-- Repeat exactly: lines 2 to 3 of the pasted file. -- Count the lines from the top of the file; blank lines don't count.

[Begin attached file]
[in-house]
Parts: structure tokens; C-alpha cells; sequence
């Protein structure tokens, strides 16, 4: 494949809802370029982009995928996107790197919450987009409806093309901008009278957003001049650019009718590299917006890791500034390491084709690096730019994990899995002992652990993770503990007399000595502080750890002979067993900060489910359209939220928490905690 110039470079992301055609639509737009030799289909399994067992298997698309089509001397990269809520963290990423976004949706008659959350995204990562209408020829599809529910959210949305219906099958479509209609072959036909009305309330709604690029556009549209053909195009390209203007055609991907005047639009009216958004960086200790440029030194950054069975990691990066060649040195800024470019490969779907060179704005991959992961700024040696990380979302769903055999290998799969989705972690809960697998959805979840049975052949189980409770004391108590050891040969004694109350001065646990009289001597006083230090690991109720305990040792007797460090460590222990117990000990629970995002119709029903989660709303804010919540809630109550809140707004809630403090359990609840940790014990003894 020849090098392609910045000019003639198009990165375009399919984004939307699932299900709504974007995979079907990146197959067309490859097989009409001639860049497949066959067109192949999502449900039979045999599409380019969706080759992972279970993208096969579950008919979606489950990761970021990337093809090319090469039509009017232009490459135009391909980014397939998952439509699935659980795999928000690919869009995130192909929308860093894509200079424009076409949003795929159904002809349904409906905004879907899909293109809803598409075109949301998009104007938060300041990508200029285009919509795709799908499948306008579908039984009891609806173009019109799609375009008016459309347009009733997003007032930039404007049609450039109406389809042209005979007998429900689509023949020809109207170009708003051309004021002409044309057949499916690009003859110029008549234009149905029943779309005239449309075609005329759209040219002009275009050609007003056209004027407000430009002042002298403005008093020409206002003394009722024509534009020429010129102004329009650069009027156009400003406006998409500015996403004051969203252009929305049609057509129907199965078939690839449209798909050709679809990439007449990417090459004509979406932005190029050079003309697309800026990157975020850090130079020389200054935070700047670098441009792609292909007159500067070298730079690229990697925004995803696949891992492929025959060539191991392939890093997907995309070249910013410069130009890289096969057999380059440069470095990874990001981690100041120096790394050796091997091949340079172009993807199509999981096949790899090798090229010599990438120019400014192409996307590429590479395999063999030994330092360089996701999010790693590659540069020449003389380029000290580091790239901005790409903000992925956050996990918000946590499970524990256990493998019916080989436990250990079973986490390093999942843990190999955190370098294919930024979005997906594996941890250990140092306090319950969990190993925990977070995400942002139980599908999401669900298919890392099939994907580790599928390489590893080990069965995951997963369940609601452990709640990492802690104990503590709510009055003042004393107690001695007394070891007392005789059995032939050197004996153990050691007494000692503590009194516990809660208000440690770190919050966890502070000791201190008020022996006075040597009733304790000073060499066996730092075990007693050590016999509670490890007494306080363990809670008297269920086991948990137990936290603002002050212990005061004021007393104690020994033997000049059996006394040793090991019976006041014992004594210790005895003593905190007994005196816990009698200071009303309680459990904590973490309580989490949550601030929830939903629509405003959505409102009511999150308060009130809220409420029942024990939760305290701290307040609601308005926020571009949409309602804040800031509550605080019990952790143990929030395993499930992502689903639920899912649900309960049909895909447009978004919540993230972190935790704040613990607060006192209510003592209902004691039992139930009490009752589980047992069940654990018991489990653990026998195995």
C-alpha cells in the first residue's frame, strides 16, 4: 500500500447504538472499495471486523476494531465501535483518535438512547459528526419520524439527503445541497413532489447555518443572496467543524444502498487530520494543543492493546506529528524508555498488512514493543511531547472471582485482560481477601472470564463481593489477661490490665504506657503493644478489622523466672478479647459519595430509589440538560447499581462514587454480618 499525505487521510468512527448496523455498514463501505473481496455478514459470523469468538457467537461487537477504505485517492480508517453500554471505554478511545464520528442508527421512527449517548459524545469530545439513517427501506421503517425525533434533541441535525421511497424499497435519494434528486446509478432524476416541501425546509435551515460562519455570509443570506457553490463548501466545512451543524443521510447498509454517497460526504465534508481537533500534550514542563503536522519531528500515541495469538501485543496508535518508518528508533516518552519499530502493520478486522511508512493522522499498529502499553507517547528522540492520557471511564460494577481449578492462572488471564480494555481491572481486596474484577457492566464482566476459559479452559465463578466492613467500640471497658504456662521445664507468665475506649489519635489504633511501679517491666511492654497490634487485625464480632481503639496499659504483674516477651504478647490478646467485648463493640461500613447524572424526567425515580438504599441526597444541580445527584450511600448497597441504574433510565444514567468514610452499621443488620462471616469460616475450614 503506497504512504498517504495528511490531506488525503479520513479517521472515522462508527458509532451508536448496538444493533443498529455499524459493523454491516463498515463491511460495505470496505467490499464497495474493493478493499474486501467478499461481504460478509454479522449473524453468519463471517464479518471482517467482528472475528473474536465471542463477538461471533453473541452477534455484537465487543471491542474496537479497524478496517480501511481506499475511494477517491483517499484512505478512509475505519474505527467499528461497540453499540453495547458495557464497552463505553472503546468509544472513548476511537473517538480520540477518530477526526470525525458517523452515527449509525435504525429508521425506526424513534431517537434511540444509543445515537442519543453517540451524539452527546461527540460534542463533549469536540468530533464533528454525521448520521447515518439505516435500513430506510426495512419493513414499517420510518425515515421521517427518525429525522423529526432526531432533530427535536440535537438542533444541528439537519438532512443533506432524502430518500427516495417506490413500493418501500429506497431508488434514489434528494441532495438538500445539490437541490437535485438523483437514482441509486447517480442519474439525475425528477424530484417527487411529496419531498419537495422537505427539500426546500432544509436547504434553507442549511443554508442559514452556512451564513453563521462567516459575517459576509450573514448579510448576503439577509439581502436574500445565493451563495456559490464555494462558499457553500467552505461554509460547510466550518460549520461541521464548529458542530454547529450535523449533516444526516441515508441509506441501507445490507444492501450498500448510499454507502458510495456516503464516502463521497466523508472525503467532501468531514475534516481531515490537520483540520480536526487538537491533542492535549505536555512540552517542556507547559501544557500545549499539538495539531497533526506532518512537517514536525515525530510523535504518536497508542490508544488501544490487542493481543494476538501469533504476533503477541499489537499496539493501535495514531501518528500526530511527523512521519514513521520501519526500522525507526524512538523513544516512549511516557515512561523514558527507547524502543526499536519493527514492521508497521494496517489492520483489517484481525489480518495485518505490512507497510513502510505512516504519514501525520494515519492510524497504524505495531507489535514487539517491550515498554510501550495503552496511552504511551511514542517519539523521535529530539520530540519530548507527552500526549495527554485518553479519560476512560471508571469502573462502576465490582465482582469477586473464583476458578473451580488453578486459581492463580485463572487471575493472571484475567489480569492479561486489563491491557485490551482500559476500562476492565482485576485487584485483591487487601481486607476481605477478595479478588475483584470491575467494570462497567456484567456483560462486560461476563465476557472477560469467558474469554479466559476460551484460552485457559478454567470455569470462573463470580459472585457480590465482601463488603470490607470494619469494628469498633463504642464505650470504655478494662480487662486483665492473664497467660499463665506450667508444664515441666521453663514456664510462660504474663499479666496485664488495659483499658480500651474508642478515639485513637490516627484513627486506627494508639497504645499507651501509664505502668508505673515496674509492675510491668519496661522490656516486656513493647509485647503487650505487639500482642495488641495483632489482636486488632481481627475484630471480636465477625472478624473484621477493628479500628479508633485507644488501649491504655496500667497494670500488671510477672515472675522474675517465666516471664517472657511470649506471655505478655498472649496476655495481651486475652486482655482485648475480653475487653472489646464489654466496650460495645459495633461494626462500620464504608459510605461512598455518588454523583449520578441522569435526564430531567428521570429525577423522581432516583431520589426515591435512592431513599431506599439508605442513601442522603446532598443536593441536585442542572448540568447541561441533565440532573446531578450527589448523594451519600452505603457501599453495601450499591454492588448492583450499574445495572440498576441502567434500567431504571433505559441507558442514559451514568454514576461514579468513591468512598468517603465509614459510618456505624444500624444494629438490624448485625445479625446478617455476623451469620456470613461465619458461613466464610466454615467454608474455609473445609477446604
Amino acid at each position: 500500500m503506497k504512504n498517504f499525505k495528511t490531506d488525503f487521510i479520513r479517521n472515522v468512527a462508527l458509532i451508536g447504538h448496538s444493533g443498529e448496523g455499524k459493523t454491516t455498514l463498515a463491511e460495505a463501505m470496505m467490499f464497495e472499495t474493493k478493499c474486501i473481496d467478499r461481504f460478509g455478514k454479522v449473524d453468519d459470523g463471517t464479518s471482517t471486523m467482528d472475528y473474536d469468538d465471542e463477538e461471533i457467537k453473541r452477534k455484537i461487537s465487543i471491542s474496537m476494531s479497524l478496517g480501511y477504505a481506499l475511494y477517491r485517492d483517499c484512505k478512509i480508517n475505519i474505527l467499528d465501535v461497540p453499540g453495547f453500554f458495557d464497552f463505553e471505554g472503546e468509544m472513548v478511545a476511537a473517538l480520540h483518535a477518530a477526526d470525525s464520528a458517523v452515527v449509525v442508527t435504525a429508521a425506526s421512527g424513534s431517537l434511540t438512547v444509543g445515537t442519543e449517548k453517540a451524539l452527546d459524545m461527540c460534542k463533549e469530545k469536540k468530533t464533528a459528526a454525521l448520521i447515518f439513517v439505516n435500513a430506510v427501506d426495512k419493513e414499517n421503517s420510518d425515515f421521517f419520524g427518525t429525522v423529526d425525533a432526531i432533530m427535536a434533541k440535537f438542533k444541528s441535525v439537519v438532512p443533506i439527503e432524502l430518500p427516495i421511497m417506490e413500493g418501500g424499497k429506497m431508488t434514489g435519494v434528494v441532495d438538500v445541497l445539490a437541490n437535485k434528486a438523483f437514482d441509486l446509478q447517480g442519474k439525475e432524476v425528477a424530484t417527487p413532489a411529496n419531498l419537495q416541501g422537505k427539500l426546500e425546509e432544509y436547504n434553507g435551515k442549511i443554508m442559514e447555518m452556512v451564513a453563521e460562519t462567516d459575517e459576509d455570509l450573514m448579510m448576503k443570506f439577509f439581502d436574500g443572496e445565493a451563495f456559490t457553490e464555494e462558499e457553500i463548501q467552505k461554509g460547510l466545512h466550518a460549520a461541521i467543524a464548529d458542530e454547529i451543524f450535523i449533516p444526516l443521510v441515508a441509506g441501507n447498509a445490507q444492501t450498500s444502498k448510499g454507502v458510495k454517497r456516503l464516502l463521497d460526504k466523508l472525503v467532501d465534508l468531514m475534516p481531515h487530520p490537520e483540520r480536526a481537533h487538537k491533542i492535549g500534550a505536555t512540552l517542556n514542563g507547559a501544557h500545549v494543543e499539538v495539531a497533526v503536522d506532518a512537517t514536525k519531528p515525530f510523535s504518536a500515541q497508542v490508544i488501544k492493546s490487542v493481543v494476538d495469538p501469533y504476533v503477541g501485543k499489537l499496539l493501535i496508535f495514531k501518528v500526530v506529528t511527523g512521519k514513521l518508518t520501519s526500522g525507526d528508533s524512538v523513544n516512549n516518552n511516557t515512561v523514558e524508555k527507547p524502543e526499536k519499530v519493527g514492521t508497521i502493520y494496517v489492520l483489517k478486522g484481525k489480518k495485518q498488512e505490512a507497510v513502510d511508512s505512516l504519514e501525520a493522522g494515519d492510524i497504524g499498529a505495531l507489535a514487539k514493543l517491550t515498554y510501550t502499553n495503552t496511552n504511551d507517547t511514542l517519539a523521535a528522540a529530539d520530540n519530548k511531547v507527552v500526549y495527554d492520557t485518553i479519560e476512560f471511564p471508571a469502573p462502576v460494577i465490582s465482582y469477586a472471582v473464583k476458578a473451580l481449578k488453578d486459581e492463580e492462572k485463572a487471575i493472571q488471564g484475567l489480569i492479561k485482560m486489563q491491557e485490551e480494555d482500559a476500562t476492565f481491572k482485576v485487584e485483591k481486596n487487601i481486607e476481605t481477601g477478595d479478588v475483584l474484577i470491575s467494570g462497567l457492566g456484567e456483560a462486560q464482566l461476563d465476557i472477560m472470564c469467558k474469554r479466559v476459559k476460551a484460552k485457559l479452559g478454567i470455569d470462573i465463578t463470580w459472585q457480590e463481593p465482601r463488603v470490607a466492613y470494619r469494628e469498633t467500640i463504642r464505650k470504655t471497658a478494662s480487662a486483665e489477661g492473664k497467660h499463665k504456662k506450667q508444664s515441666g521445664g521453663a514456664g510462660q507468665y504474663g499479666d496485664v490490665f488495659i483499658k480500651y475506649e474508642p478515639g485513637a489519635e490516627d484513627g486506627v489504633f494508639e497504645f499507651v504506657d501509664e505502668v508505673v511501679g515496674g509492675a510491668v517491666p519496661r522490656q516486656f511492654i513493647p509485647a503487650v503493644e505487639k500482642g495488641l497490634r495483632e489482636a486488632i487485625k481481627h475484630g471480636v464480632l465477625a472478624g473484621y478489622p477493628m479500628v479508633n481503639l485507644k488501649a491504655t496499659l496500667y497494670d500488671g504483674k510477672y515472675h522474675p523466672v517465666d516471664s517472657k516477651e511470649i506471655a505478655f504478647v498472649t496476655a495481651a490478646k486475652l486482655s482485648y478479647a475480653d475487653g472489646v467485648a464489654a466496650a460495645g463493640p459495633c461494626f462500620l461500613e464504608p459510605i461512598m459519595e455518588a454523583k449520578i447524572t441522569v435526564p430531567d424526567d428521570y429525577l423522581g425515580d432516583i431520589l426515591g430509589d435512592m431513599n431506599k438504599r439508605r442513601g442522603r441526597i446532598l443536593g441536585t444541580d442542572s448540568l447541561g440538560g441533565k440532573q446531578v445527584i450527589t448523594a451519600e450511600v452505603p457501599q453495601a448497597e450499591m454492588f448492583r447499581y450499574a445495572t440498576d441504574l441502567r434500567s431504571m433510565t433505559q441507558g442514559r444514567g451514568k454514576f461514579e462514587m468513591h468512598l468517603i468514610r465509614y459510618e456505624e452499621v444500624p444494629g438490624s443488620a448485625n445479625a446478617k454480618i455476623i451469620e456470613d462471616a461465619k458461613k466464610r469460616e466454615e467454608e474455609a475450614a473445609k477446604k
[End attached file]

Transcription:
Parts: structure tokens; C-alpha cells; sequence
């Protein structure tokens, strides 16, 4: 494949809802370029982009995928996107790197919450987009409806093309901008009278957003001049650019009718590299917006890791500034390491084709690096730019994990899995002992652990993770503990007399000595502080750890002979067993900060489910359209939220928490905690 110039470079992301055609639509737009030799289909399994067992298997698309089509001397990269809520963290990423976004949706008659959350995204990562209408020829599809529910959210949305219906099958479509209609072959036909009305309330709604690029556009549209053909195009390209203007055609991907005047639009009216958004960086200790440029030194950054069975990691990066060649040195800024470019490969779907060179704005991959992961700024040696990380979302769903055999290998799969989705972690809960697998959805979840049975052949189980409770004391108590050891040969004694109350001065646990009289001597006083230090690991109720305990040792007797460090460590222990117990000990629970995002119709029903989660709303804010919540809630109550809140707004809630403090359990609840940790014990003894 020849090098392609910045000019003639198009990165375009399919984004939307699932299900709504974007995979079907990146197959067309490859097989009409001639860049497949066959067109192949999502449900039979045999599409380019969706080759992972279970993208096969579950008919979606489950990761970021990337093809090319090469039509009017232009490459135009391909980014397939998952439509699935659980795999928000690919869009995130192909929308860093894509200079424009076409949003795929159904002809349904409906905004879907899909293109809803598409075109949301998009104007938060300041990508200029285009919509795709799908499948306008579908039984009891609806173009019109799609375009008016459309347009009733997003007032930039404007049609450039109406389809042209005979007998429900689509023949020809109207170009708003051309004021002409044309057949499916690009003859110029008549234009149905029943779309005239449309075609005329759209040219002009275009050609007003056209004027407000430009002042002298403005008093020409206002003394009722024509534009020429010129102004329009650069009027156009400003406006998409500015996403004051969203252009929305049609057509129907199965078939690839449209798909050709679809990439007449990417090459004509979406932005190029050079003309697309800026990157975020850090130079020389200054935070700047670098441009792609292909007159500067070298730079690229990697925004995803696949891992492929025959060539191991392939890093997907995309070249910013410069130009890289096969057999380059440069470095990874990001981690100041120096790394050796091997091949340079172009993807199509999981096949790899090798090229010599990438120019400014192409996307590429590479395999063999030994330092360089996701999010790693590659540069020449003389380029000290580091790239901005790409903000992925956050996990918000946590499970524990256990493998019916080989436990250990079973986490390093999942843990190999955190370098294919930024979005997906594996941890250990140092306090319950969990190993925990977070995400942002139980599908999401669900298919890392099939994907580790599928390489590893080990069965995951997963369940609601452990709640990492802690104990503590709510009055003042004393107690001695007394070891007392005789059995032939050197004996153990050691007494000692503590009194516990809660208000440690770190919050966890502070000791201190008020022996006075040597009733304790000073060499066996730092075990007693050590016999509670490890007494306080363990809670008297269920086991948990137990936290603002002050212990005061004021007393104690020994033997000049059996006394040793090991019976006041014992004594210790005895003593905190007994005196816990009698200071009303309680459990904590973490309580989490949550601030929830939903629509405003959505409102009511999150308060009130809220409420029942024990939760305290701290307040609601308005926020571009949409309602804040800031509550605080019990952790143990929030395993499930992502689903639920899912649900309960049909895909447009978004919540993230972190935790704040613990607060006192209510003592209902004691039992139930009490009752589980047992069940654990018991489990653990026998195995």